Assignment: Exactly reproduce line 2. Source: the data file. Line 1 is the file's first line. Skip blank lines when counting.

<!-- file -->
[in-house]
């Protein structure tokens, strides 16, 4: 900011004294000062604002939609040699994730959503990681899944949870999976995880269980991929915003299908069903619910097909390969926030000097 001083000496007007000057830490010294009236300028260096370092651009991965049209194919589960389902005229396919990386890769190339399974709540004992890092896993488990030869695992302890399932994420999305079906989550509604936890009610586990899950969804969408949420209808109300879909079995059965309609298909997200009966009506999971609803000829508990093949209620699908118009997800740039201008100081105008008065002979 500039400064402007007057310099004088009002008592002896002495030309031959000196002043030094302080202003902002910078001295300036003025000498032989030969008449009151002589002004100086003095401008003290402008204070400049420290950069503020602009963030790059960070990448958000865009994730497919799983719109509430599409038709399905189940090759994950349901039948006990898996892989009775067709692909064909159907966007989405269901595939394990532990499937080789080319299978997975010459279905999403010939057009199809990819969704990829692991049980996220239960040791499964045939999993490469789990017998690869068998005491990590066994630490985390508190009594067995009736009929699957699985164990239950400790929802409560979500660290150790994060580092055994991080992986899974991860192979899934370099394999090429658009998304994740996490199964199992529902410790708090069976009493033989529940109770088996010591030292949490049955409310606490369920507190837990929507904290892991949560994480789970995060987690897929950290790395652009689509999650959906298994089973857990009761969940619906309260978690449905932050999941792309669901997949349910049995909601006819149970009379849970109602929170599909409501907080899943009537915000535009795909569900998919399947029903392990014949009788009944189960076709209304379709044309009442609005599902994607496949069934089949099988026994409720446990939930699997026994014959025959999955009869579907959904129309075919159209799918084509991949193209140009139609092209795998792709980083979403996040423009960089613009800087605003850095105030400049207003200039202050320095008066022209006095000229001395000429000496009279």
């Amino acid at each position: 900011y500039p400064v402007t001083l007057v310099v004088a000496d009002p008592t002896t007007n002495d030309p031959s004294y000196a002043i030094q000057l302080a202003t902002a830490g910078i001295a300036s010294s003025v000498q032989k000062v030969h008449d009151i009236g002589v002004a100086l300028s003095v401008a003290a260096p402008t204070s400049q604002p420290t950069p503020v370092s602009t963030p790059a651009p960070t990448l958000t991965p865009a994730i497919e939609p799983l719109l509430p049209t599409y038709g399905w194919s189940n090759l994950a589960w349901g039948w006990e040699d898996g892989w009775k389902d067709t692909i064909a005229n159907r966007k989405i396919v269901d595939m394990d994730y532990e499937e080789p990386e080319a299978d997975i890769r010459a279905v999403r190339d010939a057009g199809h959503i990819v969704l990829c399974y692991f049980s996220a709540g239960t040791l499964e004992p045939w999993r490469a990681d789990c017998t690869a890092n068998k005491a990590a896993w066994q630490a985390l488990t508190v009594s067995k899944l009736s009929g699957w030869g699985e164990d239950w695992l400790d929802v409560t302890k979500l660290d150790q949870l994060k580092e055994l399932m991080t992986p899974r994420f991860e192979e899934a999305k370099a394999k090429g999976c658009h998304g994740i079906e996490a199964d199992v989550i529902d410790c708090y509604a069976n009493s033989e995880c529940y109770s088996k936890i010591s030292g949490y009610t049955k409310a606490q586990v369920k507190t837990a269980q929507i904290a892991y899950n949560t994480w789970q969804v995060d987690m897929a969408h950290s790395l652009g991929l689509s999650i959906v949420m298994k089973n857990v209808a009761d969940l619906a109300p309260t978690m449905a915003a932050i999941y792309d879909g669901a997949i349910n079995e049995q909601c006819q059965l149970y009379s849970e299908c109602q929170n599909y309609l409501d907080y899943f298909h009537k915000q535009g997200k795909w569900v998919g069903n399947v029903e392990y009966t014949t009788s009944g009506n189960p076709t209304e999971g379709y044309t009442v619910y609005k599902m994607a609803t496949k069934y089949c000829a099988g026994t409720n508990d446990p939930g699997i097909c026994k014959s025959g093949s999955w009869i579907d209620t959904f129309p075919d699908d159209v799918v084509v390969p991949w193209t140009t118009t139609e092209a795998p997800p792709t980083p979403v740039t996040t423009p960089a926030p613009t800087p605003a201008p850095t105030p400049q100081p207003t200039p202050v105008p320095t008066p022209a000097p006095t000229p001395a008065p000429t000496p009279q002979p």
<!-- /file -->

């Protein structure tokens, strides 16, 4: 900011004294000062604002939609040699994730959503990681899944949870999976995880269980991929915003299908069903619910097909390969926030000097 001083000496007007000057830490010294009236300028260096370092651009991965049209194919589960389902005229396919990386890769190339399974709540004992890092896993488990030869695992302890399932994420999305079906989550509604936890009610586990899950969804969408949420209808109300879909079995059965309609298909997200009966009506999971609803000829508990093949209620699908118009997800740039201008100081105008008065002979 500039400064402007007057310099004088009002008592002896002495030309031959000196002043030094302080202003902002910078001295300036003025000498032989030969008449009151002589002004100086003095401008003290402008204070400049420290950069503020602009963030790059960070990448958000865009994730497919799983719109509430599409038709399905189940090759994950349901039948006990898996892989009775067709692909064909159907966007989405269901595939394990532990499937080789080319299978997975010459279905999403010939057009199809990819969704990829692991049980996220239960040791499964045939999993490469789990017998690869068998005491990590066994630490985390508190009594067995009736009929699957699985164990239950400790929802409560979500660290150790994060580092055994991080992986899974991860192979899934370099394999090429658009998304994740996490199964199992529902410790708090069976009493033989529940109770088996010591030292949490049955409310606490369920507190837990929507904290892991949560994480789970995060987690897929950290790395652009689509999650959906298994089973857990009761969940619906309260978690449905932050999941792309669901997949349910049995909601006819149970009379849970109602929170599909409501907080899943009537915000535009795909569900998919399947029903392990014949009788009944189960076709209304379709044309009442609005599902994607496949069934089949099988026994409720446990939930699997026994014959025959999955009869579907959904129309075919159209799918084509991949193209140009139609092209795998792709980083979403996040423009960089613009800087605003850095105030400049207003200039202050320095008066022209006095000229001395000429000496009279």